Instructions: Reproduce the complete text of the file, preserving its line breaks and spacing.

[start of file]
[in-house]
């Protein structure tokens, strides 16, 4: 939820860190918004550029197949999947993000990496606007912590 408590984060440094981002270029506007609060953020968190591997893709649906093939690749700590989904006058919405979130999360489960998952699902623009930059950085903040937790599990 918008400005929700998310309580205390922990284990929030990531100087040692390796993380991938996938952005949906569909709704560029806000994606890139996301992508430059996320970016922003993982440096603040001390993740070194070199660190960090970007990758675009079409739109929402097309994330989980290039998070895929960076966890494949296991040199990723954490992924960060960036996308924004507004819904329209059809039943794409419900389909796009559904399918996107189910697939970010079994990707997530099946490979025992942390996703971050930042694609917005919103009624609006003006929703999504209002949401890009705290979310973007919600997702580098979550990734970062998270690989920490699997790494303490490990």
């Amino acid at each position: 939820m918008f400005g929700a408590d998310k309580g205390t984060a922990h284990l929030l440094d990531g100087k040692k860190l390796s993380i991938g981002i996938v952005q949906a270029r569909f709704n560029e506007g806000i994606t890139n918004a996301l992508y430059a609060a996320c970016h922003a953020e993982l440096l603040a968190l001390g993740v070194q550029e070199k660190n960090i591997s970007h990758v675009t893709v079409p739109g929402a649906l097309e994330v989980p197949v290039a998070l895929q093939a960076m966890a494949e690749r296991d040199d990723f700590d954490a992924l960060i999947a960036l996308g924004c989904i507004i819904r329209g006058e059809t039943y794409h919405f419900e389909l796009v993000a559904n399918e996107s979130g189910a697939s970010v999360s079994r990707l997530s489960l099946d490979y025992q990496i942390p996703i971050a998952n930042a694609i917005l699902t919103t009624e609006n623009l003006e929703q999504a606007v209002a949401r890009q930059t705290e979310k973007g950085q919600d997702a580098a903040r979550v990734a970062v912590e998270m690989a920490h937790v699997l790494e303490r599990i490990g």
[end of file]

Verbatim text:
[in-house]
């Protein structure tokens, strides 16, 4: 939820860190918004550029197949999947993000990496606007912590 408590984060440094981002270029506007609060953020968190591997893709649906093939690749700590989904006058919405979130999360489960998952699902623009930059950085903040937790599990 918008400005929700998310309580205390922990284990929030990531100087040692390796993380991938996938952005949906569909709704560029806000994606890139996301992508430059996320970016922003993982440096603040001390993740070194070199660190960090970007990758675009079409739109929402097309994330989980290039998070895929960076966890494949296991040199990723954490992924960060960036996308924004507004819904329209059809039943794409419900389909796009559904399918996107189910697939970010079994990707997530099946490979025992942390996703971050930042694609917005919103009624609006003006929703999504209002949401890009705290979310973007919600997702580098979550990734970062998270690989920490699997790494303490490990």
């Amino acid at each position: 939820m918008f400005g929700a408590d998310k309580g205390t984060a922990h284990l929030l440094d990531g100087k040692k860190l390796s993380i991938g981002i996938v952005q949906a270029r569909f709704n560029e506007g806000i994606t890139n918004a996301l992508y430059a609060a996320c970016h922003a953020e993982l440096l603040a968190l001390g993740v070194q550029e070199k660190n960090i591997s970007h990758v675009t893709v079409p739109g929402a649906l097309e994330v989980p197949v290039a998070l895929q093939a960076m966890a494949e690749r296991d040199d990723f700590d954490a992924l960060i999947a960036l996308g924004c989904i507004i819904r329209g006058e059809t039943y794409h919405f419900e389909l796009v993000a559904n399918e996107s979130g189910a697939s970010v999360s079994r990707l997530s489960l099946d490979y025992q990496i942390p996703i971050a998952n930042a694609i917005l699902t919103t009624e609006n623009l003006e929703q999504a606007v209002a949401r890009q930059t705290e979310k973007g950085q919600d997702a580098a903040r979550v990734a970062v912590e998270m690989a920490h937790v699997l790494e303490r599990i490990g």